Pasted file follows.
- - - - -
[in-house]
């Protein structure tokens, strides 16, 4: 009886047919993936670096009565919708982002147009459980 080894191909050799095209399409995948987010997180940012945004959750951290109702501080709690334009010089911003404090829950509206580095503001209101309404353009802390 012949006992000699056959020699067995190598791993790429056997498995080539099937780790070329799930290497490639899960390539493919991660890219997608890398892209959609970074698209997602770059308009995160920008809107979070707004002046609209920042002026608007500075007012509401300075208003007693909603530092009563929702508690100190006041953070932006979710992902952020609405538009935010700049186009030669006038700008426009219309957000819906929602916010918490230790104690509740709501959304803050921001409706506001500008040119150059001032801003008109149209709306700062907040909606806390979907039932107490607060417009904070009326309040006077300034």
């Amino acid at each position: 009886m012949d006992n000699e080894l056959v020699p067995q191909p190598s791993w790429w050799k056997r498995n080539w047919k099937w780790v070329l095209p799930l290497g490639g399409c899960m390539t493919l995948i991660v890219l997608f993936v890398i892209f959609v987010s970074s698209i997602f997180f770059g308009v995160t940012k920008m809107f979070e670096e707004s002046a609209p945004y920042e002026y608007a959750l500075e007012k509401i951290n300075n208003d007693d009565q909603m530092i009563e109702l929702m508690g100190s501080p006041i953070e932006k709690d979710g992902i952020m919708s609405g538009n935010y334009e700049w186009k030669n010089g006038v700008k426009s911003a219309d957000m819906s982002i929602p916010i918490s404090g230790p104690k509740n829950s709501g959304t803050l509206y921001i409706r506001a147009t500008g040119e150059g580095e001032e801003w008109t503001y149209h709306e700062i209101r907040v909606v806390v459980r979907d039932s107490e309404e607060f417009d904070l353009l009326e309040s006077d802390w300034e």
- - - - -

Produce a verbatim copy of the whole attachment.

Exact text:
[in-house]
């Protein structure tokens, strides 16, 4: 009886047919993936670096009565919708982002147009459980 080894191909050799095209399409995948987010997180940012945004959750951290109702501080709690334009010089911003404090829950509206580095503001209101309404353009802390 012949006992000699056959020699067995190598791993790429056997498995080539099937780790070329799930290497490639899960390539493919991660890219997608890398892209959609970074698209997602770059308009995160920008809107979070707004002046609209920042002026608007500075007012509401300075208003007693909603530092009563929702508690100190006041953070932006979710992902952020609405538009935010700049186009030669006038700008426009219309957000819906929602916010918490230790104690509740709501959304803050921001409706506001500008040119150059001032801003008109149209709306700062907040909606806390979907039932107490607060417009904070009326309040006077300034």
């Amino acid at each position: 009886m012949d006992n000699e080894l056959v020699p067995q191909p190598s791993w790429w050799k056997r498995n080539w047919k099937w780790v070329l095209p799930l290497g490639g399409c899960m390539t493919l995948i991660v890219l997608f993936v890398i892209f959609v987010s970074s698209i997602f997180f770059g308009v995160t940012k920008m809107f979070e670096e707004s002046a609209p945004y920042e002026y608007a959750l500075e007012k509401i951290n300075n208003d007693d009565q909603m530092i009563e109702l929702m508690g100190s501080p006041i953070e932006k709690d979710g992902i952020m919708s609405g538009n935010y334009e700049w186009k030669n010089g006038v700008k426009s911003a219309d957000m819906s982002i929602p916010i918490s404090g230790p104690k509740n829950s709501g959304t803050l509206y921001i409706r506001a147009t500008g040119e150059g580095e001032e801003w008109t503001y149209h709306e700062i209101r907040v909606v806390v459980r979907d039932s107490e309404e607060f417009d904070l353009l009326e309040s006077d802390w300034e």